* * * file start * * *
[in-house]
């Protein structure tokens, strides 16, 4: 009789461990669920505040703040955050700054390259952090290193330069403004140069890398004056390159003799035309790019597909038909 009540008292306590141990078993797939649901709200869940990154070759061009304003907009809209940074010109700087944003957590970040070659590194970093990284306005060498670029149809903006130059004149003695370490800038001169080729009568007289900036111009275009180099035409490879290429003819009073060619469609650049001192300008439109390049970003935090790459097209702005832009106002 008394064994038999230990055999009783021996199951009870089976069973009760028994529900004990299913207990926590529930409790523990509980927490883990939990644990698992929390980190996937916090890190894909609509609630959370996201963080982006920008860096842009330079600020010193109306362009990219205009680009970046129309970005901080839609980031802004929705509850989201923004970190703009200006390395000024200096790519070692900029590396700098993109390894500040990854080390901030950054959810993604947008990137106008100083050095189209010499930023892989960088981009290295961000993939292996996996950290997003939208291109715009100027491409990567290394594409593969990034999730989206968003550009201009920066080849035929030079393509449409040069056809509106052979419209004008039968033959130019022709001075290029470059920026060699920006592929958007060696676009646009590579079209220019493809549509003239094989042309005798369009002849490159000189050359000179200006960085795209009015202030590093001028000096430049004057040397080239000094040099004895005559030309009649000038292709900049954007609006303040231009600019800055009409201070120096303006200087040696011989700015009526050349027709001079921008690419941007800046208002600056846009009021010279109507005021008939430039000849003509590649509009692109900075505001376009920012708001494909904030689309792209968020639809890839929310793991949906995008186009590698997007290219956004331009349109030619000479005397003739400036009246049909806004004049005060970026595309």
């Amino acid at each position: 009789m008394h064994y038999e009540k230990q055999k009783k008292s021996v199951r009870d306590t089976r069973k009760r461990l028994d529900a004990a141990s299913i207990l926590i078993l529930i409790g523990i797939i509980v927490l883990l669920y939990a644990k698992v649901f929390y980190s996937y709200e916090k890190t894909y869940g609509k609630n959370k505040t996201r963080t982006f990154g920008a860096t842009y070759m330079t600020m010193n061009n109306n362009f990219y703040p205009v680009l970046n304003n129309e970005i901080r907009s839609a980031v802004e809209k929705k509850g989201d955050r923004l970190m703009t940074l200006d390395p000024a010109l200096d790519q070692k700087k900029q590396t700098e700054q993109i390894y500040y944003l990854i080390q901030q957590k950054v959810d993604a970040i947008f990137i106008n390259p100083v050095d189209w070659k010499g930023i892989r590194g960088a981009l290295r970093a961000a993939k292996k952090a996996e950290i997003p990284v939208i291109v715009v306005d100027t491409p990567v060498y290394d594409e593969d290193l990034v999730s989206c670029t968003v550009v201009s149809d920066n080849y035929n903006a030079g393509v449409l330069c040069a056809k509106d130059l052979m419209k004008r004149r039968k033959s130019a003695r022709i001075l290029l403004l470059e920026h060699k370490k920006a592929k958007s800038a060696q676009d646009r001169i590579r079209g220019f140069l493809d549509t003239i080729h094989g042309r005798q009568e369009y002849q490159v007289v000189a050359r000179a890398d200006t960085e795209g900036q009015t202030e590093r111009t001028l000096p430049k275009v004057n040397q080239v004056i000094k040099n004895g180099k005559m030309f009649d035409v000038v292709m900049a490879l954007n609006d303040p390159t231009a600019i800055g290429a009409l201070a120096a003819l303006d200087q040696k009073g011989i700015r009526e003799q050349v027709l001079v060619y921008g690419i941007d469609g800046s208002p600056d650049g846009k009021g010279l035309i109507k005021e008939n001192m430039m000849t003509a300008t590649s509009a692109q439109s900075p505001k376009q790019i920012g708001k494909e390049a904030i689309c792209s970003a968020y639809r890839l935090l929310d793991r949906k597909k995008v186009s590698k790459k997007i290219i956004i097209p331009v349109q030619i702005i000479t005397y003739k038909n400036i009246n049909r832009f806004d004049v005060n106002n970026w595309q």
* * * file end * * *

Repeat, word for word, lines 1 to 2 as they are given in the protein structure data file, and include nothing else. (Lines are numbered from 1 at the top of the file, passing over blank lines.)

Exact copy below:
[in-house]
């Protein structure tokens, strides 16, 4: 009789461990669920505040703040955050700054390259952090290193330069403004140069890398004056390159003799035309790019597909038909 009540008292306590141990078993797939649901709200869940990154070759061009304003907009809209940074010109700087944003957590970040070659590194970093990284306005060498670029149809903006130059004149003695370490800038001169080729009568007289900036111009275009180099035409490879290429003819009073060619469609650049001192300008439109390049970003935090790459097209702005832009106002 008394064994038999230990055999009783021996199951009870089976069973009760028994529900004990299913207990926590529930409790523990509980927490883990939990644990698992929390980190996937916090890190894909609509609630959370996201963080982006920008860096842009330079600020010193109306362009990219205009680009970046129309970005901080839609980031802004929705509850989201923004970190703009200006390395000024200096790519070692900029590396700098993109390894500040990854080390901030950054959810993604947008990137106008100083050095189209010499930023892989960088981009290295961000993939292996996996950290997003939208291109715009100027491409990567290394594409593969990034999730989206968003550009201009920066080849035929030079393509449409040069056809509106052979419209004008039968033959130019022709001075290029470059920026060699920006592929958007060696676009646009590579079209220019493809549509003239094989042309005798369009002849490159000189050359000179200006960085795209009015202030590093001028000096430049004057040397080239000094040099004895005559030309009649000038292709900049954007609006303040231009600019800055009409201070120096303006200087040696011989700015009526050349027709001079921008690419941007800046208002600056846009009021010279109507005021008939430039000849003509590649509009692109900075505001376009920012708001494909904030689309792209968020639809890839929310793991949906995008186009590698997007290219956004331009349109030619000479005397003739400036009246049909806004004049005060970026595309």